Chapter 6
Dynamic programming
In the preceding chapters we have seen some elegant design principles—such as divideand
conquer, graph exploration, and greedy choice—that yield definitive algorithms for a variety
of important computational tasks. The drawback of these tools is that they can only be used
on very specific types of problems. We now turn to the two
sledgehammers
of the algorithms
craft,
dynamic programming
and
linear programming
, techniques of very broad applicability
that can be invoked when more specialized methods fail. Predictably, this generality often
comes with a cost in efficiency.
6.1
Shortest paths in dags, revisited
At the conclusion of our study of shortest paths (Chapter 4), we observed that the problem is
especially easy in directed acyclic graphs (dags). Let’s recapitulate this case, because it lies at
the heart of dynamic programming.
The special distinguishing feature of a dag is that its nodes can be
linearized
; that is, they
can be arranged on a line so that all edges go from left to right (Figure 6.1).
To see why
this helps with shortest paths, suppose we want to figure out distances from node
S
to the
other nodes. For concreteness, let’s focus on node
D
. The only way to get to it is through its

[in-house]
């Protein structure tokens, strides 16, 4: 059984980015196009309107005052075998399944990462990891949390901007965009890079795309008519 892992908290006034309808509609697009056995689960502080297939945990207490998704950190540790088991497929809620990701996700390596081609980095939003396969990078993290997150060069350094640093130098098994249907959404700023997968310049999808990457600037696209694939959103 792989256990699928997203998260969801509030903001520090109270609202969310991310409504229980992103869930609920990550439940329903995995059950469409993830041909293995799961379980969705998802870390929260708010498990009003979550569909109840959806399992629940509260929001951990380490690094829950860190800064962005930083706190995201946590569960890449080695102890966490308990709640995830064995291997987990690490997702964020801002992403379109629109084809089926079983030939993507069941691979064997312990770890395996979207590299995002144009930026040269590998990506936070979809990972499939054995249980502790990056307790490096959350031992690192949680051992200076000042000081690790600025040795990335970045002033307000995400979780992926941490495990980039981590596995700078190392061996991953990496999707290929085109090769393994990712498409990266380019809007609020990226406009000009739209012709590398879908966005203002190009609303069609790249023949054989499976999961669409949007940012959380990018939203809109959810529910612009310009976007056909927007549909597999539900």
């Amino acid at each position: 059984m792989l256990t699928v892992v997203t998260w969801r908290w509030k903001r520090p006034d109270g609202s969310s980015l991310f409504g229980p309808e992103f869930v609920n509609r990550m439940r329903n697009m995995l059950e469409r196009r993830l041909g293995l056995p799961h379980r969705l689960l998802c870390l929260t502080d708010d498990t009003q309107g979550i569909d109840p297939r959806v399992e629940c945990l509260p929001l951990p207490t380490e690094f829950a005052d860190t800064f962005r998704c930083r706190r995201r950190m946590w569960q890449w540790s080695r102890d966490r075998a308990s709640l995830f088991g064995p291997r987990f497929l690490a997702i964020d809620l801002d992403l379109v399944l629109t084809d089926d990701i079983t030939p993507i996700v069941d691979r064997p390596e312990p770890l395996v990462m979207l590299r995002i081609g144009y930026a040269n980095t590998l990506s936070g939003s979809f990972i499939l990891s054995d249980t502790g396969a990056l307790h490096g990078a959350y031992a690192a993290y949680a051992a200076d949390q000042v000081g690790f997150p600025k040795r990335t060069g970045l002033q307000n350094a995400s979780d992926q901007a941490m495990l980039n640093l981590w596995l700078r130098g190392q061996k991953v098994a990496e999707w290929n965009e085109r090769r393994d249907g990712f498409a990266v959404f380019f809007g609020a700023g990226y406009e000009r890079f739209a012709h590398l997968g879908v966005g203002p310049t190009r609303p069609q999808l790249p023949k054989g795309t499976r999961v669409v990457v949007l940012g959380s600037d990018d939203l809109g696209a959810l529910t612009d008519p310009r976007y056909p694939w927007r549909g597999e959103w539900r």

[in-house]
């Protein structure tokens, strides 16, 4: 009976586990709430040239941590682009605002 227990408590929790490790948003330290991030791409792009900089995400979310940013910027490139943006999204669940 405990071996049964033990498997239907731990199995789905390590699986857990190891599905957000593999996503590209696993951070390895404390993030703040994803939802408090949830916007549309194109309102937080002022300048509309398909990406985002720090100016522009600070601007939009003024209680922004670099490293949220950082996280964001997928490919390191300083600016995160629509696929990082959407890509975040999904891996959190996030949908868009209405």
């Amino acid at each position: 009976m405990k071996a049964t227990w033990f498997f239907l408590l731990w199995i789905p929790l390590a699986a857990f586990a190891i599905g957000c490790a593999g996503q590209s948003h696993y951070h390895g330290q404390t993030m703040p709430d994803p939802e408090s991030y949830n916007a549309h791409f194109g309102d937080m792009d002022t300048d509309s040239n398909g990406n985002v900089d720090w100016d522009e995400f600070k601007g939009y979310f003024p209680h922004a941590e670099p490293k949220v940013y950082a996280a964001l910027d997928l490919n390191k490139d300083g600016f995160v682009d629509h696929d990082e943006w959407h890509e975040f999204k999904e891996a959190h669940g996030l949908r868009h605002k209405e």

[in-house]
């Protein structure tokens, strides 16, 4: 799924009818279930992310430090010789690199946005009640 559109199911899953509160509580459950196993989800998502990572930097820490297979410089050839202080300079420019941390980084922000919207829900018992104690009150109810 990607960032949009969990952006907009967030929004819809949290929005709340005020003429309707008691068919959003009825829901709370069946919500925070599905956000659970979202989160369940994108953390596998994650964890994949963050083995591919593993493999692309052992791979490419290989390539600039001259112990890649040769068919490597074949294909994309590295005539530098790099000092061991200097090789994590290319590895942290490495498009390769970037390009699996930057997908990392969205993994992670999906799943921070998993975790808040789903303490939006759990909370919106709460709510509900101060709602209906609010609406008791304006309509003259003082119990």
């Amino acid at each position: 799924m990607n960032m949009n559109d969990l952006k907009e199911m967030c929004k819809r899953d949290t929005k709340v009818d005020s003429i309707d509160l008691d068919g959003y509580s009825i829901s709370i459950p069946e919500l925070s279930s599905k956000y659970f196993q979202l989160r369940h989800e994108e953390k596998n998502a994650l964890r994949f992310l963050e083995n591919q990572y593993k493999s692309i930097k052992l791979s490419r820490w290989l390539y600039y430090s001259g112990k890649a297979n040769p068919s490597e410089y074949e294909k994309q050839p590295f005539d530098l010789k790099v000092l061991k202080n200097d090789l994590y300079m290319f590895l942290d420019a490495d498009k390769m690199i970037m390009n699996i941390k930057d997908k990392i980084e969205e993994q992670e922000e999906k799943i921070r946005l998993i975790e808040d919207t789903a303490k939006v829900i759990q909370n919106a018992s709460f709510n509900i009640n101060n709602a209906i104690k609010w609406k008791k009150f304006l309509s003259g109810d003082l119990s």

Figure 6.1
A dag and its linearization (topological ordering).
B
D
C
A
S
E
1
2
4
1
6
3
1
2
S
C
A
B
D
E
4
6
3
1
2
1
1
2
169
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Algorithms
predecessors,
B
or
C
; so to find the shortest path to
D
, we need only compare these two routes:
dist
(
D
) = min
{
dist
(
B
) + 1
,
dist
(
C
) + 3
}
.
A similar relation can be written for every node.
If we compute these
dist
values in the
lefttoright order of Figure 6.1, we can always be sure that by the time we get to a node
v
,
we already have all the information we need to compute
dist
(
v
)
. We are therefore able to
compute all distances in a single pass:
initialize all dist
(
·
)
values to
∞
dist
(
s
) = 0
for each
v
∈
V
\{
s
}
, in linearized order:
dist
(
v
) = min
(
u,v
)
∈
E
{
dist
(
u
) +
l
(
u, v
)
}
Notice that this algorithm is solving a collection of
subproblems
,
{
dist
(
u
) :
u
∈
V
}
. We
start with the smallest of them,
dist
(
s
)
, since we immediately know its answer to be
0
. We
then proceed with progressively “larger” subproblems—distances to vertices that are further
and further along in the linearization—where we are thinking of a subproblem as large if we
need to have solved a lot of other subproblems before we can get to it.
This is a very general technique. At each node, we compute some function of the values
of the node’s predecessors. It so happens that our particular function is a minimum of sums,
but we could just as well make it a
maximum
, in which case we would get
longest
paths in the
dag. Or we could use a product instead of a sum inside the brackets, in which case we would
end up computing the path with the smallest product of edge lengths.
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 Spring '08
 Viswanathan
 Algorithms, Dynamic Programming, C Programming, dags, S. Dasgupta, C.H. Papadimitriou, U.V. Vazirani

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